Immigrant banking platform Majority secures $20M following 3x revenue growth

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It can be challenging to pick up and move to a new country, made even more challenging if you are not used to the style of banking in that particular country.

The increase of immigrants to the United States — some 50 million total foreign-born people live in the U.S. now, according to immigration think tank Center for Immigration Studies — presents an opportunity for startups to tailor financial services to this population. Companies like Comun, Maza, Alza and Welcome Technologies, for example, help Latino immigrants open bank accounts.

Magnus Larsson, himself an immigrant from Sweden, ran into similar problems and created Miami-based Majority in 2019 to address them. For a $5.99 per month membership fee, migrants can open a bank account and get a debit card, community discounts, low-cost international money transfers and discounted international calling. There is also a peer-to-peer pay feature.

Accounts don’t require a Social Security number or U.S. documentation, just an international government-issued ID and proof of U.S. residence. They also don’t have overdraft fees or minimum balance requirements. In addition, users have access to Majority’s “Advisor Program,” a network of trained support staff nationwide, who are immigrants themselves.

“For many customers, we are the primary relationship they have when it comes to their financial services, and services to connect back to their own country,” Larsson told TechCrunch. “Most migrants are hit by a lot of predatory fees. When it comes to financial services, remittances and moving money cross-border, you pay a fixed fee, but we are taking away the other fees."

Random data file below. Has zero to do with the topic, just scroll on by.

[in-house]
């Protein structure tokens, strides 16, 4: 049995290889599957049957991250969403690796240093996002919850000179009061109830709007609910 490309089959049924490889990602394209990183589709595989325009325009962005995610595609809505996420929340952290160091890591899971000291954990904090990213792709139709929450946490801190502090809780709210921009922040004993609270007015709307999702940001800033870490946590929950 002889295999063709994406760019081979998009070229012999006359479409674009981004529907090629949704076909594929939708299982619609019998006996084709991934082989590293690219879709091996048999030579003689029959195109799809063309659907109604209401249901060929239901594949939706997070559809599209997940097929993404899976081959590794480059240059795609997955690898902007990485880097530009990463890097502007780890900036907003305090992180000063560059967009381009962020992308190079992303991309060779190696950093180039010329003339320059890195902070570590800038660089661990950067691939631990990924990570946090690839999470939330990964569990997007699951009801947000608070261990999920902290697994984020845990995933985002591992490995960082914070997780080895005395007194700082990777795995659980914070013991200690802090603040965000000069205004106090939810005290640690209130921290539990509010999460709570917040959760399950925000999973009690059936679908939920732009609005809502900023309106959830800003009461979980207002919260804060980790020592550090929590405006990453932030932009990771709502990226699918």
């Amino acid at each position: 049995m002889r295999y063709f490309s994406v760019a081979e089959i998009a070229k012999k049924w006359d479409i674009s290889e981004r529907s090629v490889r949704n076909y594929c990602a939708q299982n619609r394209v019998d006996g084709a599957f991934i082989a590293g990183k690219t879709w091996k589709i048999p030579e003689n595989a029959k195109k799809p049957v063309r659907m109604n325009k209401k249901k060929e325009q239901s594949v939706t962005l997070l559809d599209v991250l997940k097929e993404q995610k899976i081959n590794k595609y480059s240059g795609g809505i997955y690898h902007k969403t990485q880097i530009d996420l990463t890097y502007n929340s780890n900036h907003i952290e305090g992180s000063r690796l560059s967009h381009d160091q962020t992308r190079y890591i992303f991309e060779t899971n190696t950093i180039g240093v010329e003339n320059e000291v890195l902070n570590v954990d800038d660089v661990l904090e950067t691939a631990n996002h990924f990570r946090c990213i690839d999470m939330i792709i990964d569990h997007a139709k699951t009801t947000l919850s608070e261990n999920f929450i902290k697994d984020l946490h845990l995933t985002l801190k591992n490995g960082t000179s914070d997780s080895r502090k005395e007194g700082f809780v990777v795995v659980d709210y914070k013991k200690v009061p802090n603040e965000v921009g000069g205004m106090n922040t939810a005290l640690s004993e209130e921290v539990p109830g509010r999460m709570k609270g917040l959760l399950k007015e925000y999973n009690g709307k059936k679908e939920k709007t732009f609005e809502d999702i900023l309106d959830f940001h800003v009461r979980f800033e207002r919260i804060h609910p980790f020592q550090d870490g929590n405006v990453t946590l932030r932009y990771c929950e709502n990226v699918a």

Magnus Larsson, founder and CEO of Majority.
Magnus Larsson, founder and CEO of Majority.

Majority’s approach has caught on: Over the past year, the company grew its revenue three times while the number of users doubled. In April, Majority reached $40 million in annual recurring revenue and $200 million monthly in new deposits, Larsson said. Overall, transaction volume grew five times, while remittances grew four times in 2023. Remittances are how someone in the U.S. sends money to someone across boarders, like to family members back home.

TechCrunch has followed Majority’s growth journey since it closed a $19 million seed round in 2021. The company has since gone on to raise a $27 million Series A and several tranches of Series B funding, most recently a $9.75 million round in 2023, which included backing from existing investors Valar Ventures and Heartcore Capital.

All of that growth led Larsson to consider raising additional funding to help pay for more growth. Of the $20 million in capital raised, $12.5 million is equity, another Series B tranche. The round was led by fintech founders including Klarna co-founder Victor Jacobsson and Swedish serial entrepreneur Hjalmar Winbladh. Valar Ventures, Heartcore Capital and another existing investor Avid Ventures are back to participate, and Zettle co-founders Magnus Nilsson and Jacob de Geer also participated.

The rest of the money was $7.5 million in debt financing from an unnamed bank. In total, Majority has raised $90 million in equity funding to date. Larsson also declined to give the company’s valuation, but did say it was a flat round.

In addition, the company recently hired Abhi Pabba to serve as chief risk officer. Pabba previously served as Apple’s manager of credit risk for the Apple Card. He will support Majority’s upcoming product expansion efforts.

With the new funding, Larsson intends to continue developing products, including helping users establish a credit score and gain access to credit products. The company is also building products for redundancies to better manage risk.

The recent funding is also the final step toward profitability, Larsson said.

“That’s always been the aim, and could come as soon as next year,” he said. “We are in that stage where we know our customers well, we know that they love our product and we know how to scale this market very well. What we're doing is making people thrive and succeed better and faster. It's something that is needed, and going forward, we are evaluating how we can build this for 300 million people.”